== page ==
Griffin Luce used to battle his grandfather, Don, in video games. ©2016, Dan Hickling, Olean Times Herald

Draft prospect Griffin Luce learned from grandfather Don

BUFFALO – Grandfather and grandson used to “butt heads a little bit,” Griffin Luce said. Growing up, the NHL Draft prospect learned firsthand why Don Luce, the respected Sabres Hall of Famer, enjoyed a successful 13-year NHL career.

“He used to take advantage when I was a little guy,” Griffin Luce, 18, said Saturday following fitness testing at the NHL Combine inside HarborCenter. “He’s just really competitive.”

Luce, a 6-foot-3, 214-pound defenseman set to attend the University of Michigan next season, possesses the competitiveness that runs in the family.

That meant any competition – “Grandpa was big on the video games,” he said – often became fierce.

“We were both very competitive about stuff,” said Don Luce, who couldn’t control his laughter when a reporter relayed what his grandson said about their relationship.

Don Luce, 67, rarely won any Xbox matches when Griffin visited his Williamsville home. Still, if he beat his grandson, Griffin said he would “rub it in my face.”

“I think he gave me that competitive edge because I saw that in him as a player (and) in all aspects of his life,” Griffin Luce said. ‘He’s a really mellow guy, but he likes to win. He takes everything seriously.”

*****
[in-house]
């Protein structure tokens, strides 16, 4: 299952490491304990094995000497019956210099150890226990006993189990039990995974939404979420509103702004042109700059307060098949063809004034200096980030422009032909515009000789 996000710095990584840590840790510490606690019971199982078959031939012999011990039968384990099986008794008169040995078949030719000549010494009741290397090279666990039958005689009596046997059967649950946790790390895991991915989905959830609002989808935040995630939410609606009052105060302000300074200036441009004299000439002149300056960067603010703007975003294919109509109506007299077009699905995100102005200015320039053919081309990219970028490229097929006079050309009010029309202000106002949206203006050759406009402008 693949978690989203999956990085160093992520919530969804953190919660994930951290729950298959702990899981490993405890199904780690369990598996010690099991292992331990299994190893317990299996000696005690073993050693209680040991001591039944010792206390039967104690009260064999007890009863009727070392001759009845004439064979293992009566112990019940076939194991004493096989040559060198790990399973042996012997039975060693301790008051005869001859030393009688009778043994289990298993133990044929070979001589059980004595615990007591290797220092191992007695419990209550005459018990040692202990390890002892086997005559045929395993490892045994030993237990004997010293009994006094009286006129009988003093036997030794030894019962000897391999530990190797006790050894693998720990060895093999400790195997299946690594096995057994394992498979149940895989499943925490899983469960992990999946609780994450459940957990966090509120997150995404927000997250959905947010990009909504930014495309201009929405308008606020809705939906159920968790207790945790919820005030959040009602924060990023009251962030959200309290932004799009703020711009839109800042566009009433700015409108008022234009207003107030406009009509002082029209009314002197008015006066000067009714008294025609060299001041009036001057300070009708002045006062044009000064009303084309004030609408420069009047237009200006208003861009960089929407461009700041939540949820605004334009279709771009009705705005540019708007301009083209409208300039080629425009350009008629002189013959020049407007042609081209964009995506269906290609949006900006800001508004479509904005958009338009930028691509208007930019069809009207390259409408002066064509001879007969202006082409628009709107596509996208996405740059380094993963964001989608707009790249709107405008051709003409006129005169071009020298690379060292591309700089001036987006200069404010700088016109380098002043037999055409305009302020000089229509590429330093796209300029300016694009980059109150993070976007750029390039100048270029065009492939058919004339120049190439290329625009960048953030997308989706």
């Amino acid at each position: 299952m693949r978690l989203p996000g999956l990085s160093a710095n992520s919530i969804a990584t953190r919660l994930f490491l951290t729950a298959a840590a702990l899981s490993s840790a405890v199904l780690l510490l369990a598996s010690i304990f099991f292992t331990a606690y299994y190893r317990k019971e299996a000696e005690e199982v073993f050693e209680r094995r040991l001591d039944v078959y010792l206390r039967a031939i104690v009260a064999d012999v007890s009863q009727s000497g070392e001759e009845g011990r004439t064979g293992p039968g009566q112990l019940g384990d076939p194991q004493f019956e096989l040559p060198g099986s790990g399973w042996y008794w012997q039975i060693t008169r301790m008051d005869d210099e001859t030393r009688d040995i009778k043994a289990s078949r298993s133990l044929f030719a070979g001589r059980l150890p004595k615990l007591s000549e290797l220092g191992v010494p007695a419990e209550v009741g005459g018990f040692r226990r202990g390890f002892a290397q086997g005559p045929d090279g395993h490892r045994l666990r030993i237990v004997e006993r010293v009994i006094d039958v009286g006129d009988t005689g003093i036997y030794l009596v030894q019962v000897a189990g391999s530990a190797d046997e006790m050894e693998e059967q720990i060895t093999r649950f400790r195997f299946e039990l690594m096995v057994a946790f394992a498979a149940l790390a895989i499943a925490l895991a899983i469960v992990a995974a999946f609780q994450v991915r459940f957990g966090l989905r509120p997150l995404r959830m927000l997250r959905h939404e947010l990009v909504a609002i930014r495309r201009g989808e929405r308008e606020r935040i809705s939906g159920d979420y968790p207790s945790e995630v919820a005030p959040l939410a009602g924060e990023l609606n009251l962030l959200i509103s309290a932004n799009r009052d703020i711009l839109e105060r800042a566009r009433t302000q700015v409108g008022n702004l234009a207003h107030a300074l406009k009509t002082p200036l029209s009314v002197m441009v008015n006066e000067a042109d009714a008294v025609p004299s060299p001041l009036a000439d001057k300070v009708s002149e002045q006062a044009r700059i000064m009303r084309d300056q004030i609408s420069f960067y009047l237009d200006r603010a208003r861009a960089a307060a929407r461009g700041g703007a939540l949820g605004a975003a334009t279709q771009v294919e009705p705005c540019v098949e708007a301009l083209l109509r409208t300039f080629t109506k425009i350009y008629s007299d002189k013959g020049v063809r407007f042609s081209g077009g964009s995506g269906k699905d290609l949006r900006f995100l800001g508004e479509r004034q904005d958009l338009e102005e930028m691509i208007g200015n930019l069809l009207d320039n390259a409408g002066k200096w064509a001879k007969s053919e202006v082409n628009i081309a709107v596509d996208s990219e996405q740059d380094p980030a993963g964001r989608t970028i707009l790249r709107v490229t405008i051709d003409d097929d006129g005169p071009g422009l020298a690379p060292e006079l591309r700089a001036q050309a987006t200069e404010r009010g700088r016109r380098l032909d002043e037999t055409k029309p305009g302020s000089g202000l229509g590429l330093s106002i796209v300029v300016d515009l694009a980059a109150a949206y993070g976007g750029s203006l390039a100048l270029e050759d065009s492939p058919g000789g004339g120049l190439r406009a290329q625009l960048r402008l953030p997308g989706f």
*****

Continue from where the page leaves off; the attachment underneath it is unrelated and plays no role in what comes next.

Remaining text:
Luce has taken hockey so seriously he could be drafted anywhere from the third to the seventh round June 25 in Buffalo.

“I’m very proud of him,” Don Luce said. “He’s put in a lot of work. He’s a dedicated kid. He’s not going to be outworked. He’s put in the time and he’s listened. He’s listened to myself and his dad, even his older brother, (Harrison). I think he’s open, he’s very coachable.”

Griffin Luce spent 2015-16 with the United States National Under-18 team, compiling three goals, 11 points and 82 penalty minutes in 64 games.

As his stats illustrate, Luce has embraced a defensive role.

“I’d say more of a shutdown guy,” he said. “That’s what I’m going to be at the next level, being able to shut down the team’s first line and playing penalty kill and not giving guys an inch.”

Luce, whose father, Scott, just spent 15 seasons in the Florida Panthers’ front office, was born in Wisconsin. He moved to Canada when he was two years old before coming back about five years ago.

He said he identifies more as an American, and joining the U.S. National Development Program in 2014-15 was a special experience that helped buoy his development.

“Going to the rink every day, putting on that sweater for your country, it’s a very special feeling,” Luce said. “You don’t really get used to it until you’re leaving, because you might not ever get that opportunity again.”

Having a father who has spent so much time in player development – Scott Luce was Florida’s director of amateur scouting and director of scouting – has certainly helped prepare him for the draft.

“He’s given me insight into what I should tell the people, what they should look for,” Griffin Luce said. “He knows best out of, I would say, everybody, because he’s been through this plenty of times, seeing many kids come through here. I think just preparing me best came from him – both mentally, physically.”

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